A Recent History
John McHugo, 2015
First things first - this is not a book on the Syrian Civil War. In an age where the highest editorial virtue appears to be velocity rather than depth, even avid news consumers could be understood for failing to remember that Syria has played a vital role in world history for centuries, and deserves a treatment which extends earlier than the most recent election cycle.
Nevertheless, McHugo's work is (sub)titularly a modern history, so it bears asking what that means, precisely. Other than a few initial pages on the latter years of the Ottoman regime, the book begins at the end of the First World War and the beginning of the French Mandate. This window seems appropriate, neither so narrow as to devolve into wonkishness and political screed, yet not so broad as sacrifice its analytical resolution.
Reminding me of Michael Axworthy's similarly scoped Revolutionary Iran, McHugo's greatest accomplishment in Syria is an ability to 'zoom in' on political processes to the point where the players can be represented as more than silly caricatures. Rather than statements along the lines of "Syria doesn't like Egypt anymore" or "Alawis run the government" (each of a level of fatuity beneath anyone other than a small child or powerful politician), McHugo provides granularity down to the level of individual players, detailing their personal interests and patronage networks and their consequences. This is an important theme throughout the entire book, but nowhere more so than his discussion of the Assad family and their close circle of power, and the way that the maintenance of these patronage networks has accelerated the country's slide into corruption and war.
Unfortunately, so deft is McHugo at bringing the microscope of history to bear on the Levant that it makes his failings farther afield all the more glaring. To his credit, McHugo is a lifelong student of Syria and not a scholar of international relations in the abstract, yet it's still jarring to hear him talk of a monolithic 'Russia' or 'America'. At points, this tendency is made worse by McHugo's subscription to the strand of anti-Zionism particular to the British Left which, without commenting on it's ultimate merits, has the unfortunate effect of simplifying any political analysis that comes near.
It's for this reason that the stories McHugo tells best are those of Syria's internal politics. Of particular note are his parallel histories of the country's two most powerful institutions, the military and the Renaissance Movement (or as you almost certainly know it, the Ba'ath Party. What a difference branding can make). McHugo is a masterful storyteller here, detailing the circumstances that gave rise to these institutions, and tracing the sad histories of their decay and capture by authoritarian rulers.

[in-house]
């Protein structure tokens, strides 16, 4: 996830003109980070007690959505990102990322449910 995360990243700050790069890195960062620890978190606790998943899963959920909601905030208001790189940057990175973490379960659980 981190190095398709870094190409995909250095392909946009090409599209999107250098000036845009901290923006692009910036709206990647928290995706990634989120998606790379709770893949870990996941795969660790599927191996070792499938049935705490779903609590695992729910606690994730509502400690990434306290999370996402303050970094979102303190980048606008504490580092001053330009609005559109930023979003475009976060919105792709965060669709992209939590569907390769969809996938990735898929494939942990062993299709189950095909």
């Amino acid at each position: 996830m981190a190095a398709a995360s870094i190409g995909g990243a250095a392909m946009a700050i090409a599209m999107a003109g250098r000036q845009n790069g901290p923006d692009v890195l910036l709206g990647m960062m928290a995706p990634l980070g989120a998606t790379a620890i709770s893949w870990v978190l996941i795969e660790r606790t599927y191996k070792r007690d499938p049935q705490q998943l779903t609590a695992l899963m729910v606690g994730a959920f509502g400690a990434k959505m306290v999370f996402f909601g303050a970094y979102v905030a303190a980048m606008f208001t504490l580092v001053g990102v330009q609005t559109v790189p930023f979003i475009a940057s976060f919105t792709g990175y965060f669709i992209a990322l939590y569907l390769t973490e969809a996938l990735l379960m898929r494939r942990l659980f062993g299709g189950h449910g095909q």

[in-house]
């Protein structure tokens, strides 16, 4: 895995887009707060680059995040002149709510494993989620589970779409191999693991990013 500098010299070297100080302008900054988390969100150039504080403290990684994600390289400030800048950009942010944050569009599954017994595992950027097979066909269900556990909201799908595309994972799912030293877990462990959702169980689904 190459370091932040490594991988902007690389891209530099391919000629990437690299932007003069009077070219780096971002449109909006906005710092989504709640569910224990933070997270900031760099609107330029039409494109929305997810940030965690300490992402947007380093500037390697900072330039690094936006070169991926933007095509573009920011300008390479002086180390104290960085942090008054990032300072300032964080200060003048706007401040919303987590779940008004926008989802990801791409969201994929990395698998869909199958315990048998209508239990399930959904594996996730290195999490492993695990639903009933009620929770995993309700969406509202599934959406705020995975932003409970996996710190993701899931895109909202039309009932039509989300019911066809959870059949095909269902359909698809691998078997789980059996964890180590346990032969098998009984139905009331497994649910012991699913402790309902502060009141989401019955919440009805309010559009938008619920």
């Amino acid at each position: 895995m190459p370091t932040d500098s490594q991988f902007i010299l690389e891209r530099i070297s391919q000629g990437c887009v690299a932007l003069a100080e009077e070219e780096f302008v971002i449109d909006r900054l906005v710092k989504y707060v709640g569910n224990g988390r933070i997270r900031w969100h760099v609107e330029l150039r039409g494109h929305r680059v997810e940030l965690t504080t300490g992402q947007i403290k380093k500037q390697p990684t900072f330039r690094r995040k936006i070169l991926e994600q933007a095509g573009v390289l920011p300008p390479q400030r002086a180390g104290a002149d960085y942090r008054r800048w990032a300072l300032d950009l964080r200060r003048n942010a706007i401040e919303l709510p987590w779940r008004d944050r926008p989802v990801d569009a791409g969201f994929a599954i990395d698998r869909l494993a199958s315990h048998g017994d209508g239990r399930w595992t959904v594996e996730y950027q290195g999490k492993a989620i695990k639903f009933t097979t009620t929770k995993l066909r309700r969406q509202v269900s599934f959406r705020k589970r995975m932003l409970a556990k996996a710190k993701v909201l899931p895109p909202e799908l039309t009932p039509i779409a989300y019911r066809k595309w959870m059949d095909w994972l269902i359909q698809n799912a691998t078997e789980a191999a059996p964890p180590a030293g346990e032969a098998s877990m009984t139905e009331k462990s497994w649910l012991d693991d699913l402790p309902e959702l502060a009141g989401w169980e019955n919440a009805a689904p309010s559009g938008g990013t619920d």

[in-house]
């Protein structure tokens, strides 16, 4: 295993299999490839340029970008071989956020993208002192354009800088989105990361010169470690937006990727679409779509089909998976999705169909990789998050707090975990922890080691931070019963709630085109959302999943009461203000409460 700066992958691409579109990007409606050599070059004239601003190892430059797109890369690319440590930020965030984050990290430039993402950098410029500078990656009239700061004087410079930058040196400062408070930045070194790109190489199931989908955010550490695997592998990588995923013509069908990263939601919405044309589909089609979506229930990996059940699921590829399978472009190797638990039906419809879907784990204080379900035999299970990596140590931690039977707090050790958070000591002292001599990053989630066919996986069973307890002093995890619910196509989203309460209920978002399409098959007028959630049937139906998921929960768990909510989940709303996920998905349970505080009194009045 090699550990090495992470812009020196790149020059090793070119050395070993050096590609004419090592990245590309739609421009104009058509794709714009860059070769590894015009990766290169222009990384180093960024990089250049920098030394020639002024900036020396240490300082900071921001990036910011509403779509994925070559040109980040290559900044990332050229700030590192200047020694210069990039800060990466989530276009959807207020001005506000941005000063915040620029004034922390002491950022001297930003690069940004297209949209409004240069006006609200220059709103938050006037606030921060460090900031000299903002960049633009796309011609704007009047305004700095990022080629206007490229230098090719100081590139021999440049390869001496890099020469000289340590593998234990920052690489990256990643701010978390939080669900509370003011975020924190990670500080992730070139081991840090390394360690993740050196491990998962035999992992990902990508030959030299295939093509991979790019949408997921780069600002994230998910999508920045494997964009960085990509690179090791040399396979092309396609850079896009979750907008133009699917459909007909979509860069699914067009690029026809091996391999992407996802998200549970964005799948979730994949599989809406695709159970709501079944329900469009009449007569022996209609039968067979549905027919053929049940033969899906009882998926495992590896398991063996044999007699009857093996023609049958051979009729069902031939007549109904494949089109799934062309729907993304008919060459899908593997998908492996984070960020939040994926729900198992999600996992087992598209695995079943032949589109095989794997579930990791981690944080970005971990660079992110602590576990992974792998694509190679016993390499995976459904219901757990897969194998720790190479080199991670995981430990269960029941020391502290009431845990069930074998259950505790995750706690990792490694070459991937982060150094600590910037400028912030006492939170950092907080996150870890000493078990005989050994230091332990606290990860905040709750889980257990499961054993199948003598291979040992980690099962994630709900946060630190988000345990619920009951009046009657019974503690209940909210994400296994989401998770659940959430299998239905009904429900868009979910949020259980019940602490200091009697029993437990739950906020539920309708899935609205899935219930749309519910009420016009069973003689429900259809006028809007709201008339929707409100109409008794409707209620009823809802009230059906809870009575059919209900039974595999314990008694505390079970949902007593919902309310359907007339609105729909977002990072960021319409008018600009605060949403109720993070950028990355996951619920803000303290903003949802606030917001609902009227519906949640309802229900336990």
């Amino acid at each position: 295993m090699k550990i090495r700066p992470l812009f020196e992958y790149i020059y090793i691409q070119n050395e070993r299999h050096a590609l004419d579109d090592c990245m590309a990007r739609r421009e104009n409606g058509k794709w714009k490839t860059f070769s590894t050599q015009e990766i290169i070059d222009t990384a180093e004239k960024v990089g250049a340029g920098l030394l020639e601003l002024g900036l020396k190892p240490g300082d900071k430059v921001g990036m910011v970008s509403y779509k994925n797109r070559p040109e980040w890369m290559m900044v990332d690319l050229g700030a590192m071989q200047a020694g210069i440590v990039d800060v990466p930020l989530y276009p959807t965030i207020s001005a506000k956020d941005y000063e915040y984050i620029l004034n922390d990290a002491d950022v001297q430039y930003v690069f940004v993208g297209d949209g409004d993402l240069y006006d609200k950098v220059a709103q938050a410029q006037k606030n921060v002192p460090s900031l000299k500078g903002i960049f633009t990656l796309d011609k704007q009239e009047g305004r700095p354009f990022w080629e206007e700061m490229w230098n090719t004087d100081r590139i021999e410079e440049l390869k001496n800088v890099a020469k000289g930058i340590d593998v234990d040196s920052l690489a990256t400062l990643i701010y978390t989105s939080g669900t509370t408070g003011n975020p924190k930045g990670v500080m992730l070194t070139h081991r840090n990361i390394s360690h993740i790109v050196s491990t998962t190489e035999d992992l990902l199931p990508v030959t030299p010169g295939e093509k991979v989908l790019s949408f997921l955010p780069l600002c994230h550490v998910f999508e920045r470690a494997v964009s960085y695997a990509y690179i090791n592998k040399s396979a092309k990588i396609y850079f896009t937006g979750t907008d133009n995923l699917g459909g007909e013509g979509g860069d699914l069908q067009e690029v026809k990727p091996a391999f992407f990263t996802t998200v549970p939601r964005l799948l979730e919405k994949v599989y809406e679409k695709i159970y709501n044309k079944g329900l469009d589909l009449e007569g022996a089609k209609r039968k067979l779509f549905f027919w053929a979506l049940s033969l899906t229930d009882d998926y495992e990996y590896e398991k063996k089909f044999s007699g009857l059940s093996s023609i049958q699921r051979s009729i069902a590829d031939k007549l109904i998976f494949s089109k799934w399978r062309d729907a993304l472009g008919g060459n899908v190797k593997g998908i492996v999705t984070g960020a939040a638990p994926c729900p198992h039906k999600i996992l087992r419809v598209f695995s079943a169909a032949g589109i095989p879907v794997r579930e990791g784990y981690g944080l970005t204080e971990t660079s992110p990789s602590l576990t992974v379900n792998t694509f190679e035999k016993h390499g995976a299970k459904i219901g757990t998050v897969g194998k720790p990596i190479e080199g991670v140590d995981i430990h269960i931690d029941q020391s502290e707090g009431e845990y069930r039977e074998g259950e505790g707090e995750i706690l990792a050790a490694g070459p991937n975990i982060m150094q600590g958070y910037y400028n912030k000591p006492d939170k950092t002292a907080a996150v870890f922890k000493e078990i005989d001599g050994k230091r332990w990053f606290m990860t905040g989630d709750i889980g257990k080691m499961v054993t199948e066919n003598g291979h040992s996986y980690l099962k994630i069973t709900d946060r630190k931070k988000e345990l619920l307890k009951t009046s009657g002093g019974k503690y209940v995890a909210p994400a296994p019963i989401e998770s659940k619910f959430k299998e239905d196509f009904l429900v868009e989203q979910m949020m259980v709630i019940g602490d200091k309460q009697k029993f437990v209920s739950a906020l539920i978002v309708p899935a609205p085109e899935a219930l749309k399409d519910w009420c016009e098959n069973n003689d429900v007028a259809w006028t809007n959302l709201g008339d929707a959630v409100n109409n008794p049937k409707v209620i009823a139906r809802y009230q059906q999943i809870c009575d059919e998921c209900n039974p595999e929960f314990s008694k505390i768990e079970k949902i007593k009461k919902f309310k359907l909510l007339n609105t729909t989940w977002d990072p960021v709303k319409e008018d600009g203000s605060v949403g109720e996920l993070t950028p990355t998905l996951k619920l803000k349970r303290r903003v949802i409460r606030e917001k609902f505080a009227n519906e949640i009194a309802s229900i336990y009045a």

Ultimately, Syria: A Recent History is, rather unsurprisingly, a recent history of Syria. The focus is tight, and McHugo does not attempt to provide a sweeping analysis of autocracies or political Islam. Indeed, when tasked with placing Syria within a broader international context he often falls short, forced to take the actions of outside states and politicians as exogenous, a kind of historical deus ex machina. In the hands of a less knowledgeable and less talented author, this would be a recipe for the kind of bland myopia more befitting a foreign service briefing note than anything fit for public consumption, but McHugo posesses the talent to keep his book accessible and enjoyable, without giving up control of the microscope. Syria is unlikely to spark a fire for those with no interest in the region, and liable to prove too academic for those looking for nothing more than a novelisation of the civil war. However, for readers seeking a serious introduction to the political landscape of of post-independence Syria, it will be tough to beat Syria: A Recent History.
This book comes to me from Shakespeare and Company, an incredible English-language bookstore on Paris's Left Bank. As this book provides an essential lesson for the context of the Syrian Civil War, may the store's motto, "Be Not Inhospitable to Strangers Lest They Be Angels in Disguise", serve as a reminder on how to deal with the country's refugee crisis.
The cover image is courtesy of Syria Civil Defence, the heroic White Helmets of the civil war.